TNs: Despair, then elation. 1978 La Spinona "Bricco Faset", 1982 Prunotto "Bussia"

Ciao Berserkers,

Had my colleague from work over a few nights ago for roast duck, mashed taters and collard greens (an experiment for me, my first time with them).

About three hours before dinner I decanted the 1978 La Spinona, Barbaresco Riserva, cru “Bricco Faset”, a Wasserman stash wine. I have always liked their wine, from the first time I tried it, the 1983 vintage “normale”. “La Spinona” of course is the dog that graces the label of this wine. Some background:

“Sporting the face of a dog, the label is the stuff of local legend. The Spinona is a breed of Piedmontese hunting dog, more common in northern Italy than in America. The story has it that one of the Berutti’s Spinonas saved their only son from drowning in a lake on their property. The act of heroism earned her a spot on every bottle and the son then went on to become a veterinarian.”

Well, I knew I may have trouble as soon as I popped the cork. It was tiny, not very tight, and wet to the end, a bad sign. I decanted - I have never seen a Barbaresco with so much sediment, it was literally a sheet of crust that stayed in the bottle, like a crusted Port. Color seemed ok in the kitchen.

I smelled a sample glass. Damn, oxidized. No, no… I wanted this one to be perfect! I took it outside and checked the color in the natural sunlight - totally brick/orange with yellow rim, and… that tinge of mahogany/caramel of an oxidized wine. I have seen much worse, but it was enough for me to set it aside and descend down the steps again into my caves and choose a replacement.

OK. I picked the 1982 Alfredo Prunotto Barolo Riserva, “Bussia di Monforte d’Alba”, bottle number 4,111 of 21,600 produced, another Wasserman stash wine, which like the La Spinona had been standing up for a few days, letting the sediment settle nicely. I decanted, separating a small amount of sediment from the wine. However, the cork broke apart while being removed, the bottom falling into the wine, so I ran the wine through a metal sieve to catch the cork. No problem.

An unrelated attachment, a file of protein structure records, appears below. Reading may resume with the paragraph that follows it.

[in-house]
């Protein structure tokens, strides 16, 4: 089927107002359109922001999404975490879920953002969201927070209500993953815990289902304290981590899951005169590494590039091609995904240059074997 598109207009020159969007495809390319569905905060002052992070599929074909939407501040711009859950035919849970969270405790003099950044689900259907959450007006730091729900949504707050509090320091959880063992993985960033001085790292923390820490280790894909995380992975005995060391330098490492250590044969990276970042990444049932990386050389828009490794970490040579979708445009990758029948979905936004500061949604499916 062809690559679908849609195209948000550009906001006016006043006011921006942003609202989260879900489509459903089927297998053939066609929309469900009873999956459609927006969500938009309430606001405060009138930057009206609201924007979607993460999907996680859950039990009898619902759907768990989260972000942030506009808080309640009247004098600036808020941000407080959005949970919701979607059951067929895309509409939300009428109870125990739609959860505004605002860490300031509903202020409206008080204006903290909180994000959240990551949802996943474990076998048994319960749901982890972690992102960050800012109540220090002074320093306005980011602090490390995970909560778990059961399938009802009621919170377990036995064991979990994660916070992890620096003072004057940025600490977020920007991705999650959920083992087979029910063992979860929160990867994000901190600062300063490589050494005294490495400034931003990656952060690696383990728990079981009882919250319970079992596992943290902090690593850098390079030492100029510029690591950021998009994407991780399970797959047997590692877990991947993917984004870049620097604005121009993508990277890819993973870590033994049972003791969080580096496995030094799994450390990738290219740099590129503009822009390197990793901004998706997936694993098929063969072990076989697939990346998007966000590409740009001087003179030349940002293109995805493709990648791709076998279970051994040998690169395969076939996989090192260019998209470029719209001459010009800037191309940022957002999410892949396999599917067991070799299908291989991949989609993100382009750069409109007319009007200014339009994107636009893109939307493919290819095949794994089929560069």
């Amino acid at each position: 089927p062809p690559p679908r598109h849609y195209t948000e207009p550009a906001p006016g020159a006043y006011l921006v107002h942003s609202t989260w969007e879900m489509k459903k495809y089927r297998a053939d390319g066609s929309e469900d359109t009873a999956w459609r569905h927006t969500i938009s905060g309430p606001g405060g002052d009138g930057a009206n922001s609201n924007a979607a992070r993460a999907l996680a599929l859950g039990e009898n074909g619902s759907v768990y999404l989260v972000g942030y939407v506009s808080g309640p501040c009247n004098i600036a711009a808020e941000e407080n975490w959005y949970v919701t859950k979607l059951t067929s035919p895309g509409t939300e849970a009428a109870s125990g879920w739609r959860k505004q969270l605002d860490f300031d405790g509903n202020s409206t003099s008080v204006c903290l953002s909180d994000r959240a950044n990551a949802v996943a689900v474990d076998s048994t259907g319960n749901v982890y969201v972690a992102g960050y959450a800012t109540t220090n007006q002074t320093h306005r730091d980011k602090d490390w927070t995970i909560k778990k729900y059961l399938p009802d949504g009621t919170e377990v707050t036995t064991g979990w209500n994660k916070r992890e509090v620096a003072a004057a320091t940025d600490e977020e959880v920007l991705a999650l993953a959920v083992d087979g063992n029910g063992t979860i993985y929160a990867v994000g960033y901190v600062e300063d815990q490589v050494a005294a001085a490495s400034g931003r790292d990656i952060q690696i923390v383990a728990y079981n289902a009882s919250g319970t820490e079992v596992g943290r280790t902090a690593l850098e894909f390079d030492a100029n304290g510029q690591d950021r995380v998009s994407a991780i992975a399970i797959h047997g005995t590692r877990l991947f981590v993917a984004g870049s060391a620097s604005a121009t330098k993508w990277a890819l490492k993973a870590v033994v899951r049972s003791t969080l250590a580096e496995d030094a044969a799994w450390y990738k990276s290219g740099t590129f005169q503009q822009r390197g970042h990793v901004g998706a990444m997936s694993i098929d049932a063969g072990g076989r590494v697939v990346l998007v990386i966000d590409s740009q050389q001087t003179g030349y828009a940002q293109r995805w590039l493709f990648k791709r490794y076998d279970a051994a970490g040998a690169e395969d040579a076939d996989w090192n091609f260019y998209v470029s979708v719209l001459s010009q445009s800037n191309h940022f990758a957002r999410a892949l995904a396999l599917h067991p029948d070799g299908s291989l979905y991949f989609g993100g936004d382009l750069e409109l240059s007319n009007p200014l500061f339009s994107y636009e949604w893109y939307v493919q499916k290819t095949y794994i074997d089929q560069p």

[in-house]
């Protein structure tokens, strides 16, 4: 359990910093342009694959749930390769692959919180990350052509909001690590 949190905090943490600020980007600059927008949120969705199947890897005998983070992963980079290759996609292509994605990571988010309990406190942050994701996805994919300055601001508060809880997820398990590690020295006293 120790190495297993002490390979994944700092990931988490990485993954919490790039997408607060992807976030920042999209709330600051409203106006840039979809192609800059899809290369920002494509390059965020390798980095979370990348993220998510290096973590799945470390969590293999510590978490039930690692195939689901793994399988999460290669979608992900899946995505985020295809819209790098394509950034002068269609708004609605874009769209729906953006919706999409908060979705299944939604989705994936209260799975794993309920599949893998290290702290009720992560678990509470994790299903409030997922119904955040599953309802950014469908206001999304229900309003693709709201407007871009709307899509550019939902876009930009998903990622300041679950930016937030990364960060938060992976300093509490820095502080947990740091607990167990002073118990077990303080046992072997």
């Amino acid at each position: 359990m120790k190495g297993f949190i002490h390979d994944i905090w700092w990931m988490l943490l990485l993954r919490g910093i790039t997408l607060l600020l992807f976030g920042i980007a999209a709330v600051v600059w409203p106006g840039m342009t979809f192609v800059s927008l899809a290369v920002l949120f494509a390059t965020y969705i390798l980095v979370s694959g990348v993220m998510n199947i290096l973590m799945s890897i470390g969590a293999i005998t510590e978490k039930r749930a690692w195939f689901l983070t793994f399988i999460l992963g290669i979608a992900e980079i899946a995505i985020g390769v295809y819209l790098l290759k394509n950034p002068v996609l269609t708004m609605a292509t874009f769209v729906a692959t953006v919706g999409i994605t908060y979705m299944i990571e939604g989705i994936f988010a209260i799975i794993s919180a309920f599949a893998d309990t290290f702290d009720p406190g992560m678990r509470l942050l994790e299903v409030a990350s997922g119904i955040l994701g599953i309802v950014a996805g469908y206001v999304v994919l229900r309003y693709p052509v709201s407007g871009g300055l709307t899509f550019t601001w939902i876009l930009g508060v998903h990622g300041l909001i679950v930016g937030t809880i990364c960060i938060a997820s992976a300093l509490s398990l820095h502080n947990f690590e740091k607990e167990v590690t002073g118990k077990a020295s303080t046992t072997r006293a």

Color - dark blood red at the center, much darker than the La Spinona, with a touch of oranging at the rim, mature, but healthy. The nose is deep and rich but reticent at first, you have to work it, but as the wine warmed up from cellar temperature and got some air it began to give off the sorts of autumnal essences that mark a classic Barolo of the old school. Dark red fruits surprised me because of the age of the wine, 28 years, normally the fruit is more orange/tangerine at that age. Spicy black raspberry/blackberry/black cherry fruit, smoke, underbrush/earth/herbs and black licorice on the nose. Appears to have many good years ahead of it yet. On the palate it is big, rich dark fruit, spice, herbs, classic structure, medium tannins, juicy acidity, long, long finish. After a bit of duck breast glazed in soy sauce and honey, this wine is heaven. Needless to say both of us were well pleased. No rush to drink it but it is wonderful wine right now. Grade: solid A/A+.

After we finished the Prunotto we went back and finished the La Spinona. It had not improved of course, but there was some spice and fruit hanging on by it’s fingernails on the palate, and it did have alcohol in it, so… , I was glad to incorporate some of the wine’s molecules into my body out of respect for the winery, the vintage and the culture/history of Barbaresco. Grade: B, out of respect for what it probably would have been with a successful cork (guessing a really terrific bottle).

Ciao Berserkers,

Dave.